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ARSCLIST  April 2015

ARSCLIST April 2015

Subject:

Re: Pittsburgh's Stephen Foster Memorial Museum

From:

Tom Fine <[log in to unmask]>

Reply-To:

Association for Recorded Sound Discussion List <[log in to unmask]>

Date:

Mon, 27 Apr 2015 16:20:05 -0400

Content-Type:

text/plain

Parts/Attachments:

Parts/Attachments

text/plain (257 lines)

Hi Aaron:

I think you're correct that we should strive to "do the best we can to see that the ongoing dignity
of our fellow Americans is central to our purpose."

However, this ideal is not and cannot be the basis of "accepted" or "acceptable" artistic creation
and expression. Art, as expressed historically and definitely in the past century plus, is often
about offending people or making people uncomfortable, upsetting norms and pushing boundaries. In
fact, relevant to our current conversation, I'll cite a prime example -- "Huckleberry Finn." That
book was none too subtle about poking at and mocking then-common perceptions of race and human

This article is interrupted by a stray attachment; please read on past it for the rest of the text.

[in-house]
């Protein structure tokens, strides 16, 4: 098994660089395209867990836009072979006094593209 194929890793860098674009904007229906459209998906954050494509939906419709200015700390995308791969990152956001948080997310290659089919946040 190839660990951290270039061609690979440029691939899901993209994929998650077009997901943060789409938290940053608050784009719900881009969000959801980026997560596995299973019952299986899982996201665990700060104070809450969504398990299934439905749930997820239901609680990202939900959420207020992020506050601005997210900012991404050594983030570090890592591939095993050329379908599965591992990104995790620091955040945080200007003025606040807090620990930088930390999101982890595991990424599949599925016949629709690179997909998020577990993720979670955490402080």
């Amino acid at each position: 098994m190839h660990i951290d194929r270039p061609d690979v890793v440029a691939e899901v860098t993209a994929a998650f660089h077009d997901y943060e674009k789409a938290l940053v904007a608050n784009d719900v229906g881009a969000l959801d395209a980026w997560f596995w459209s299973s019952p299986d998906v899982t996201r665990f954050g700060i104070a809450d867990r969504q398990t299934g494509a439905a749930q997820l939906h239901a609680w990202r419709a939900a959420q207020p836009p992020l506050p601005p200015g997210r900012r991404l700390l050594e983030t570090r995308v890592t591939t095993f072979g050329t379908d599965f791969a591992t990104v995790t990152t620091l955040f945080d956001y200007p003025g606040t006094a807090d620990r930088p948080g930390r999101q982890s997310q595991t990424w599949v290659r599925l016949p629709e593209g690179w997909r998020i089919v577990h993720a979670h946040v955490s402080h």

dignity. Ironically, because today some are offended by some language spoken by some characters in
that book, it is now banned by some academic institutions. I'm sure Mark Twain would chuckle at the
irony of his art being "offensive" to both ends of a spectrum.

-- Tom Fine

----- Original Message -----
From: "Aaron Levinson" <[log in to unmask]>
To: <[log in to unmask]>
Sent: Monday, April 27, 2015 4:05 PM
Subject: Re: [ARSCLIST] Pittsburgh's Stephen Foster Memorial Museum


> Dear Vincent and Tom-
>
> I think that in reality you are both correct and that what you are saying is not mutually
> exclusive. I completely agree with Tom and short of shouting "Fire" in a public place the 1st
> Amendment got it's place in line for a damn good reason. Let's not lose sight of that fact no
> matter what else we choose to do.
>
> But Vincent is absolutely correct in that we need to examine all things about our culture and do
> the best we can to see that the ongoing dignity of our fellow Americans is central to our purpose.
>